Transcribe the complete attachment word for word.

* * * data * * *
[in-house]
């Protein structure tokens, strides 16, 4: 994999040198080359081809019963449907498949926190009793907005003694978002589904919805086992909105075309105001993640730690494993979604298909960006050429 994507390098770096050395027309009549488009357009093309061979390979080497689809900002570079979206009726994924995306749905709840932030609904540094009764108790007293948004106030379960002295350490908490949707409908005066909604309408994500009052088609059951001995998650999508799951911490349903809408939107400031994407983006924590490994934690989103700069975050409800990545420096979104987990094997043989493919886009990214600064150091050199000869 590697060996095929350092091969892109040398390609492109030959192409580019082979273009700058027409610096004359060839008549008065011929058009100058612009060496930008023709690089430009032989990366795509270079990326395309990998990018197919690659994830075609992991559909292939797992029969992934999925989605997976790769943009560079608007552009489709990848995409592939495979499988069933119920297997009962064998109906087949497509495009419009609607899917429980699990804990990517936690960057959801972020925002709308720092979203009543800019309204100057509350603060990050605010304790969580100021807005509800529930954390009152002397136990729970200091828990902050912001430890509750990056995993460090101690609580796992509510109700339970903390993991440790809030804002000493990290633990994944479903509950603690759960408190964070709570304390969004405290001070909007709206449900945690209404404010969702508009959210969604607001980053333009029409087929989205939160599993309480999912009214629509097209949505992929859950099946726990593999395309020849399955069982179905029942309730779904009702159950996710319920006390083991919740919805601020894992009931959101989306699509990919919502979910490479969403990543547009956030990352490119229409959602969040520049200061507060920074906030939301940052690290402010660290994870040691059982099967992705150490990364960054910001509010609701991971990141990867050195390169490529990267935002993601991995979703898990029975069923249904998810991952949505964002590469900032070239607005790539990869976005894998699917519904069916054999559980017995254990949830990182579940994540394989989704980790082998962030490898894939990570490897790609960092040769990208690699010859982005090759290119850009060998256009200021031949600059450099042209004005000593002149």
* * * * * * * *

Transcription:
[in-house]
């Protein structure tokens, strides 16, 4: 994999040198080359081809019963449907498949926190009793907005003694978002589904919805086992909105075309105001993640730690494993979604298909960006050429 994507390098770096050395027309009549488009357009093309061979390979080497689809900002570079979206009726994924995306749905709840932030609904540094009764108790007293948004106030379960002295350490908490949707409908005066909604309408994500009052088609059951001995998650999508799951911490349903809408939107400031994407983006924590490994934690989103700069975050409800990545420096979104987990094997043989493919886009990214600064150091050199000869 590697060996095929350092091969892109040398390609492109030959192409580019082979273009700058027409610096004359060839008549008065011929058009100058612009060496930008023709690089430009032989990366795509270079990326395309990998990018197919690659994830075609992991559909292939797992029969992934999925989605997976790769943009560079608007552009489709990848995409592939495979499988069933119920297997009962064998109906087949497509495009419009609607899917429980699990804990990517936690960057959801972020925002709308720092979203009543800019309204100057509350603060990050605010304790969580100021807005509800529930954390009152002397136990729970200091828990902050912001430890509750990056995993460090101690609580796992509510109700339970903390993991440790809030804002000493990290633990994944479903509950603690759960408190964070709570304390969004405290001070909007709206449900945690209404404010969702508009959210969604607001980053333009029409087929989205939160599993309480999912009214629509097209949505992929859950099946726990593999395309020849399955069982179905029942309730779904009702159950996710319920006390083991919740919805601020894992009931959101989306699509990919919502979910490479969403990543547009956030990352490119229409959602969040520049200061507060920074906030939301940052690290402010660290994870040691059982099967992705150490990364960054910001509010609701991971990141990867050195390169490529990267935002993601991995979703898990029975069923249904998810991952949505964002590469900032070239607005790539990869976005894998699917519904069916054999559980017995254990949830990182579940994540394989989704980790082998962030490898894939990570490897790609960092040769990208690699010859982005090759290119850009060998256009200021031949600059450099042209004005000593002149």